September 30, 2014

Social Etiquitte: The Party Seating Challenge

One story ends up with the offended couple bolting town.

You can audition caterers, drill service staff and curate the music. But there’s one part of a dinner party that’s hard to control—the interaction between guests. In the best of times, you’ve carefully plotted out a seating chart that allows for comfortable, casual conversation and, perhaps, a newly created friendship.

But the best-laid plans often go awry. Suzanne Willis, an etiquette guru and owner of Mimi’s Manners in Fort Myers, says getting the seating chart just right is one of the most difficult parts of throwing a formal dinner party.

It’s one of the things my clients ask a lot about,” she says. “And there’s really no good rule of thumb for how to do it.”

That’s helpful.

In all seriousness though, Willis says it’s about common sense. If you want to create a lively party, just think about next to whom you are sitting your guests.

You want to find commonalities,” she says. But that doesn’t mean you should necessarily sit two lawyers or doctors next to each other. Then they are probably only going to talk about work and alienate the other people around them. But if you know you’ve got two classical music fans or guests from Cleveland, they are going to have a lot to talk about.

Also, sit couples apart from each other. “They likely have the same stories to share anyway,” Willis says. “And they’ve certainly already heard each other’s stories.”

In the end, it’s out of your hands. You’ve put people together you think will get along. If they don’t, that’s not all on you.

A guest is responsible for being a good guest,” Willis says. “They should come ready with appropriate conversation and be ready to have a good time.”

Here we collected a few amusing anecdotes about what can go very right or very wrong when it comes to assigned seating.


Always be accommodating

Local construction leader and philanthropist Todd Gates says things can get unintentionally tricky when you don’t know all the guests. He and his wife hosted a fundraising dinner at their home where a certain local high-roller ordered up two full tables. (Note: Some of the details have been changed or omitted to protect those innocent or less so.)

The man, an octogenarian widower, invited many couples to his tables, but also a couple of single older women. When creating the seating chart, Gates put the two women together as they were the only people not attending as part of a couple.

“So this guy’s assistant comes by, a few hours before the party, to make sure everything was in order,” Gates recalls. “And she looks at the seating chart and says, ‘We have a problem.’ ”

Turns out the single ladies were both special friends of the “Mr. So and So.”

“One was Mr. So and So’s friend from Michigan,” Gates says. “The other, his friend from Ohio. My assistant and I just started laughing. I love that he had the comfort level to invite both of them to the same dinner.”

Needless to say, Gates rearranged the seating chart to separate Michigan from Ohio.


Happy coincidences

Doing a little research can make sure guests who don’t know each other can have plenty to talk about. And it can also create happy accidents. As a host for many Naples Winter Wine Festival vintner dinners, Denise
Cobb says it’s tough to figure out how to seat people the host may not know.

To make things a little easier, Cobb does her research. Even just a cursory Internet search on people often comes up with enough information to create fast dinner friends.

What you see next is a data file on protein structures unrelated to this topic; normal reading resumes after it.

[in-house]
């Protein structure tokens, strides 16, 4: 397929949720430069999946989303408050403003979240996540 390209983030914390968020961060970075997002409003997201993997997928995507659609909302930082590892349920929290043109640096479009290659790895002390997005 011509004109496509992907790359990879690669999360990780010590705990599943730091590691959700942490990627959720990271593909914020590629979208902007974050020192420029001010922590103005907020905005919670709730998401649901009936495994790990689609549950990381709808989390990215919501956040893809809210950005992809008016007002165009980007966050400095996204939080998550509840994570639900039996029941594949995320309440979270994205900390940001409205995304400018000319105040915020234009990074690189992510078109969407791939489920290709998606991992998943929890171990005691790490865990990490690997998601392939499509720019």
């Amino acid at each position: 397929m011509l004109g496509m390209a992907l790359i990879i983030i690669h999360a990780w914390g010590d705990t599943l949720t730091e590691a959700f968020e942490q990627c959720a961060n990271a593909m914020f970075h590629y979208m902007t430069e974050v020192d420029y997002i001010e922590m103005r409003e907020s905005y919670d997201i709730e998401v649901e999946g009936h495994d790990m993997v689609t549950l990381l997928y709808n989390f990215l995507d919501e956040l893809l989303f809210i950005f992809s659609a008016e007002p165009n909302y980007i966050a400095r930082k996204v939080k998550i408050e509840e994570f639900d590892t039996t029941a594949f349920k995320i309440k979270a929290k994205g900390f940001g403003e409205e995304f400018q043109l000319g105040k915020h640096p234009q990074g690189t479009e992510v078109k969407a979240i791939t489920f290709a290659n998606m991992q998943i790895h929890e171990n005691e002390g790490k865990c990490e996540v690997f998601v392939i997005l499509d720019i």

“My favorite story is one year seating our vintner, Shari Staglin, next to someone from her small hometown of Mitchell, S.D.,” Cobb says. “I saw on Google that this man also grew up there. It turned out they had been neighbors. She had a terrible crush on him all through grade school and middle school. He was older and a star football player, and he never gave her the time of day.

“They hadn’t seen each other in 45 years until seated next to each other at the dinner. She loved it because now she was the star.”


Accidents will happen

Even though the worst seating mishaps will most likely just cause some hurt feelings and a few uncomfortable hours, it can be worse. One story—related to us anonymously—ends up with the offended couple bolting town never to be heard from again.

As our source tells us: “There was a dinner party for about 20 people (10 couples) at the Naples Grande (now Waldorf Astoria), and I did the seating. One of the guys was a known drinker and partier, and another of the women specifically asked that she not be seated next to him. She was extremely shy and quiet.

“I did as she asked, but another of the guests snuck into the room during the cocktail hour, saw they were seated next to him and so switched all the place cards which ended with Ms. Shy’s place card next to Mr. Party. No one knew it until we all entered the dining room and of course it was too late to change it without causing a scene.

“As expected, Mr. Party was quite boisterous, even dancing on his chair at one point and pulling Ms. Shy up with him. She and her husband left the dinner early. Two weeks later, their house was on the market, and they moved from Naples to places unknown.”

 

Seating Chart Fun Facts

Fact No. 1: Guests of honor should always sit to the right of the host, who sits at the head of the table.

Fact No. 2: Unless, of course, that guest is a head of state or some other super important dignitary, then they get to sit at the head of the table.

Fact No. 3: King Arthur’s round table was a way to signify equality amongst his knights. With no head of the table, all were considered equals.

Fact No. 4: Except that then the knights started judging their importance by the niceness of the chairs they sat in.

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